Pathways to functional outcomes following a first episode of psychosis: The roles of premorbid adjustment, verbal memory and symptom remission

Aust N Z J Psychiatry. 2018 Aug;52(8):793-803. doi: 10.1177/0004867417747401. Epub 2017 Dec 17.

Abstract

Objective: Most studies have investigated either the singular or relative contributions of premorbid adjustment, verbal memory and symptom remission to functional outcomes in first-episode psychosis. Fewer studies have examined the pathways of these factors in impacting functioning. Our study addresses this gap. The objective was to determine whether the relationship between premorbid adjustment and functional outcomes was mediated by verbal memory and symptom remission.

Method: A total of 334 first-episode psychosis participants (aged 14-35 years) were assessed on premorbid adjustment, verbal memory upon entry, and positive and negative symptom remission and functioning at multiple time points over a 2-year follow-up.

Results: Mediation analyses showed that over the first year, the relationship between premorbid adjustment and functioning was mediated by verbal memory and positive symptom remission (β = -0.18; 95% confidence interval = [-0.51, -0.04]), as well as by verbal memory and negative symptom remission (β = -0.41; 95% confidence interval = [-1.11, -1.03]). Over 2 years, the relationship between premorbid adjustment and functioning was mediated by verbal memory and only negative symptom remission (β = -0.38; 95% confidence interval = [-1.46, -0.02]).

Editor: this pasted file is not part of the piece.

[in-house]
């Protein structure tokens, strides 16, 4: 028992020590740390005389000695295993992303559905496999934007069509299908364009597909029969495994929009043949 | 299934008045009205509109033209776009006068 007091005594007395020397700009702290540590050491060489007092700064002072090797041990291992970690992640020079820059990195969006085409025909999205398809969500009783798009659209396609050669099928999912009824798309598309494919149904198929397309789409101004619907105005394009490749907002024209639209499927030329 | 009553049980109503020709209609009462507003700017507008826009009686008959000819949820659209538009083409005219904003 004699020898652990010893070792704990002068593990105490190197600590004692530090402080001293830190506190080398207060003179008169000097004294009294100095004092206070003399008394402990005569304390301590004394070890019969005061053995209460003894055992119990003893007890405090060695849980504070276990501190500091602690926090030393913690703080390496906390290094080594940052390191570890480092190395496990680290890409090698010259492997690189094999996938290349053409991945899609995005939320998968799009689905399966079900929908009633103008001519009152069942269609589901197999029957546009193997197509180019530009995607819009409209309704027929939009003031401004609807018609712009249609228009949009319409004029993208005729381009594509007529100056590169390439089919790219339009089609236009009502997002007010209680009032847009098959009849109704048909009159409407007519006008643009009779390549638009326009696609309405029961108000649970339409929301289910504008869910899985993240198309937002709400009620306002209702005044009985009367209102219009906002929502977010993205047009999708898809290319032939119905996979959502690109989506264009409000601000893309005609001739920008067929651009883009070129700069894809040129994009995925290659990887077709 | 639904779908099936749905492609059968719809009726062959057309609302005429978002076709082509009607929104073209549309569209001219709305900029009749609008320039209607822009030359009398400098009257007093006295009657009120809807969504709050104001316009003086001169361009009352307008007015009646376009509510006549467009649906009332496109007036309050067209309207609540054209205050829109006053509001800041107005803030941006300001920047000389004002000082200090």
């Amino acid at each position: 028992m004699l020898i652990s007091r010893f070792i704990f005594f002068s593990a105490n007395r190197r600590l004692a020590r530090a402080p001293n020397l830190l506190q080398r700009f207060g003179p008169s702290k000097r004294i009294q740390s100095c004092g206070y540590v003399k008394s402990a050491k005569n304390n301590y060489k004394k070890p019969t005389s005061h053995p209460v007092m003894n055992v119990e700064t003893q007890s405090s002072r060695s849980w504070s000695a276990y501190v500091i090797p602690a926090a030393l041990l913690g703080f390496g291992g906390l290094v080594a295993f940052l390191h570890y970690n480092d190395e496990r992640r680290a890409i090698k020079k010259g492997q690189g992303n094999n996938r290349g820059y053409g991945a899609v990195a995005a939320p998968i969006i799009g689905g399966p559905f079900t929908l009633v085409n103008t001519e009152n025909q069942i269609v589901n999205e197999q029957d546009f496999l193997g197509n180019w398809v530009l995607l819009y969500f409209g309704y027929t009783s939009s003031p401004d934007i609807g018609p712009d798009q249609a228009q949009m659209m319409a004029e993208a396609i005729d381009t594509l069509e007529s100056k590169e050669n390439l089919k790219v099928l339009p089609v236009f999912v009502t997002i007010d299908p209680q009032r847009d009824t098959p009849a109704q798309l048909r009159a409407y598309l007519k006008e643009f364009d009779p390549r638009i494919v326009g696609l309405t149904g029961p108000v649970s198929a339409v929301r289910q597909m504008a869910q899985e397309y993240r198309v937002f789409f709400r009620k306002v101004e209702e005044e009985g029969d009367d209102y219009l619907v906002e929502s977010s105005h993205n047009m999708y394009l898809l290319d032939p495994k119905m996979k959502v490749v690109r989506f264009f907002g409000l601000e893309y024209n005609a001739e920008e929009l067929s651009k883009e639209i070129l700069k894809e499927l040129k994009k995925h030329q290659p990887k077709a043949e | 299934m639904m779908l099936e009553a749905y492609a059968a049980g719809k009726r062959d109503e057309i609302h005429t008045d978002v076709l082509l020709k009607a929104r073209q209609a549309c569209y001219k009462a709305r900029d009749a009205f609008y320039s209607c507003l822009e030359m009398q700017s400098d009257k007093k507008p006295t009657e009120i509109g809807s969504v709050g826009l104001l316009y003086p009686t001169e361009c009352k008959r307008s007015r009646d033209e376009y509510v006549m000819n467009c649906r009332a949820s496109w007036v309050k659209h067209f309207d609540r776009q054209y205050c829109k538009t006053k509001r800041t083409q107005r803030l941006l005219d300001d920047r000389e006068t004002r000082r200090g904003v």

Conclusion: Comparatively less malleable factors (premorbid adjustment and verbal memory) may contribute to functional outcomes through more malleable factors (symptoms). Promoting remission may be an important parsimonious means to achieving better functional outcomes.

Keywords: Early psychotic disorders; first-episode psychosis; functioning; mediation; symptom remission.

MeSH terms

  • Adolescent
  • Adult
  • Female
  • Humans
  • Male
  • Memory*
  • Psychotic Disorders / psychology*
  • Recovery of Function*
  • Remission Induction*
  • Social Adjustment*
  • Young Adult